Relapses: A Time for Grace?

According to the 2014/2015 survey of wives of sex addicts, many women struggle with following through with consequences. I’m talking about the consequences that go with the healthy, protective boundaries we set around ourselves while we try to live with a sex addict.

I suspect many, many of us have said at one time: “If you do that again, I’m outta here!” However, according to the survey, only 15% of respondents always follow through with consequences.

There are two major reasons why we might not follow through with a consequence:
1. Enabling: could take the form of spiritualizing, ignoring the breach, or excusing it due to fear
2. Grace

The Relapse

I recently read a post from a wife in the JHJ forum. She said that her husband had another relapse, but then… all sex addicts do.

This is an incorrect assumption taught by many 12-step based recovery groups. In fact, not all husbands relapse into the addictive behaviour. Most will continue struggling with related issues such as lusting, being sexually triggered by images/people, lying, minimizing, narcisstic behaviour, etc. However, many will not fall back in to an affair, go to a strip club or use porn again once they start recovery.

Seriously.

But many will. Some will even fall into a “worse” (i.e. more advanced) form of the addiction (e.g. moving from porn to prostitute use). I suspect this is more common when the addiction treatment model is focused solely on behaviour modification with little attention given to treating the underlying causes of the addiction. It may also be more common when “solo” work is being emphasised over restoration of the marriage relationship. (More on this in my book Beyond Betrayal coming out in 2016.)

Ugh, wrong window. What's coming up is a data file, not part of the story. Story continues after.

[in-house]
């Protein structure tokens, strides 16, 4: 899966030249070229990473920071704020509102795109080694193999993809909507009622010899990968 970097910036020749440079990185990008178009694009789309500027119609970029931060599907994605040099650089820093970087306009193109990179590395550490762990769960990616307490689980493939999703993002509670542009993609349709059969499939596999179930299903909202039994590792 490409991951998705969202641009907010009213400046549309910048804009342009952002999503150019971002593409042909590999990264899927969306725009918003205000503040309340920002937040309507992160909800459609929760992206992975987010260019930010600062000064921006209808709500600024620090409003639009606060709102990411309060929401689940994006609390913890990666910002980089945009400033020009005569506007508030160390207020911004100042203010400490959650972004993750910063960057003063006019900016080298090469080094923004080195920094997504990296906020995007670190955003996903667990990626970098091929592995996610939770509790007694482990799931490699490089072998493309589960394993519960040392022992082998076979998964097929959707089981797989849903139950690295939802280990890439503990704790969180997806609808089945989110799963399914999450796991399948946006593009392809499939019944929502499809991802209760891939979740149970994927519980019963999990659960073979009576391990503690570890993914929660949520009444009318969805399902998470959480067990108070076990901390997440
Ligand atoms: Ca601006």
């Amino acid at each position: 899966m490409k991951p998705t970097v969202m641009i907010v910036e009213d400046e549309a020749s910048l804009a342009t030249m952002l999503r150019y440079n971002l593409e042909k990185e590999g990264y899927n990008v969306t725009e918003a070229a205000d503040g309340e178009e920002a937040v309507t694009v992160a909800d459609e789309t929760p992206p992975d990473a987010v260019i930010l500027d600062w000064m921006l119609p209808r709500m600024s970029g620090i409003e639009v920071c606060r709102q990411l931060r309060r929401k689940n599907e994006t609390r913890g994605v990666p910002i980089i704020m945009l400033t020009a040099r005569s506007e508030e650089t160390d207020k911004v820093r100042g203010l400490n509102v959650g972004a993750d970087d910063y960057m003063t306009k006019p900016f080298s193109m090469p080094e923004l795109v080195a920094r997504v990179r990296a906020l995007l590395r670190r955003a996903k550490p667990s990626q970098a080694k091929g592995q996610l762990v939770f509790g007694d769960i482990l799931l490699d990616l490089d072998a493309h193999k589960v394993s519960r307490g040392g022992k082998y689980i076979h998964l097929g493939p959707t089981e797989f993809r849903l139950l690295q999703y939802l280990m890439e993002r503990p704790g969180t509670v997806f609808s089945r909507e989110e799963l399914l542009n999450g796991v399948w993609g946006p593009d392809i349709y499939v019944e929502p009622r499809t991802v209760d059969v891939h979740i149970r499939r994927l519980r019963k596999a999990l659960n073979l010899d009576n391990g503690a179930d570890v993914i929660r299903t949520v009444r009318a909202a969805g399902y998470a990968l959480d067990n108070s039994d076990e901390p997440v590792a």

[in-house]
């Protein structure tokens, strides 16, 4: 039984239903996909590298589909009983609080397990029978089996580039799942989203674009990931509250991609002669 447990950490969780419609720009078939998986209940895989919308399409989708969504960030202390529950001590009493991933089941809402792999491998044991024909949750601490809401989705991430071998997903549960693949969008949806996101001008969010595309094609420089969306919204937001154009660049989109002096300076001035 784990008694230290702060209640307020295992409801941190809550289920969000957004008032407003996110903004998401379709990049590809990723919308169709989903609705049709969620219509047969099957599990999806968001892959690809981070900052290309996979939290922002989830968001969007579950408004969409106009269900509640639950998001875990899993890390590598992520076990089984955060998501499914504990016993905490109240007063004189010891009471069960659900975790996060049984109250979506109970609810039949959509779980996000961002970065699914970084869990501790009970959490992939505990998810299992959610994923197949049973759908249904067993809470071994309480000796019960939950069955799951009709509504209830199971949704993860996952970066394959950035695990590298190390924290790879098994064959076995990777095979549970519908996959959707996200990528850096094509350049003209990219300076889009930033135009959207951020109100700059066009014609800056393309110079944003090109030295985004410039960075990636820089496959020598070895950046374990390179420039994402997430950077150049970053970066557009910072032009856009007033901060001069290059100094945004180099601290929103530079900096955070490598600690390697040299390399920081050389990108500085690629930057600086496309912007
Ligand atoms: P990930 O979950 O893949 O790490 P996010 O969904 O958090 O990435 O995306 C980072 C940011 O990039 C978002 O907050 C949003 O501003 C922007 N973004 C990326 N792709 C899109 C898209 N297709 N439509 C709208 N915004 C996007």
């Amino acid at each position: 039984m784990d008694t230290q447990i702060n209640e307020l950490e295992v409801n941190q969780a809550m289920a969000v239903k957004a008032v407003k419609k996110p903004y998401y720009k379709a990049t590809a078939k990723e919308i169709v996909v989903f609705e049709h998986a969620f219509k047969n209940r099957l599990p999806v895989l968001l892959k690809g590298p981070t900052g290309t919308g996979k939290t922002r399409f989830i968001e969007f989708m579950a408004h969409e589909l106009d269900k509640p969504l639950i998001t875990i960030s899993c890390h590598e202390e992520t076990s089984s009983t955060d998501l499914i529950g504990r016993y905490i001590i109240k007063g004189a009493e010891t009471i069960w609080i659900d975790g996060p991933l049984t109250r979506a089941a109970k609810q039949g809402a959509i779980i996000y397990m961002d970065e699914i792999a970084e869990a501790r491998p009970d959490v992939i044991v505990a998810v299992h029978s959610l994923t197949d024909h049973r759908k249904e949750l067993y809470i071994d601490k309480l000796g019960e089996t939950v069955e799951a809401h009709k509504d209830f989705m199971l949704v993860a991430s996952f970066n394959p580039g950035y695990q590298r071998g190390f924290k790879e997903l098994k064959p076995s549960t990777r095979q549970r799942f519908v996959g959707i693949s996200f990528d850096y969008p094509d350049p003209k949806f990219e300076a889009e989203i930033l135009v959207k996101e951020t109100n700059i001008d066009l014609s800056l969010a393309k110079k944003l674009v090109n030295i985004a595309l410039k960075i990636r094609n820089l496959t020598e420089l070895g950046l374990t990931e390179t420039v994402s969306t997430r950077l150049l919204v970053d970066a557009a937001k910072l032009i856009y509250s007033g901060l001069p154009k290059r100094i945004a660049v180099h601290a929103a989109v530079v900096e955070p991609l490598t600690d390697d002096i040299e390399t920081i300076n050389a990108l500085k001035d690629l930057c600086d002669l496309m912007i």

Extending Grace

There are women I respect who have seen their husband relapse and then extended grace. They could have chosen to follow through on stated consequences, but instead readjusted the boundaries to stronger ones that would help make her safer and avoid the likelihood of her husband relapsing yet again.

In one recent example I felt grace was probably the right choice. Why?

  • The general trend in the husband was toward recovery: he supported it, and did his work.
  • Though the husband did not like one of the new boundaries she put in place following the relapse (it meant some serious loss of freedom for him – but then he’d used that same freedom to betray her) he ultimately accepted it. Without much kicking and screaming either.
  • The husband was actively seeking out other boundaries that would protect himself from relapse and make his wife feel safer.

Other factors that would cause me to consider extending grace (things I'd be bringing up in a discussion with Jesus anyway):

  • Confession of the relapse before being caught
  • A show of true contritution and a desire to make restitution
  • General improvement in underlying causes (e.g. spiritual maturation, more transparency, more selflessness, more honesty)

Enacting Consequences

Of course there are instances where the husband is calling for grace and consequences are what are actually warranted.

Take the case of G, who lived through decades of her husband’s affairs, porn use, violence and emotional abuse. In the midst of all this were faked recoveries, spiritualizing, and boatloads of lies. After going through a period of such extreme heartbreak she turned to self-harm, G finally left. As is often the case, her personal healing soared once she was free of the crazymaking. She's been on her own for six months now.

However, a couple weeks ago G got a call. Apparently her husband now “gets it” and wants to reconcile. He’s even checked himself into an intensive counselling program with one of the more renowned personnages in the field.

Is grace warranted here?

G remains wary: as well she should. My prayer for her — and for all in similar situations — is for discernment and the strength to do what God would have her do.

Whether that ends up being the extension of grace or staying the course with consequences, neither will be easy. Both cost us dearly — and cost Jesus even more.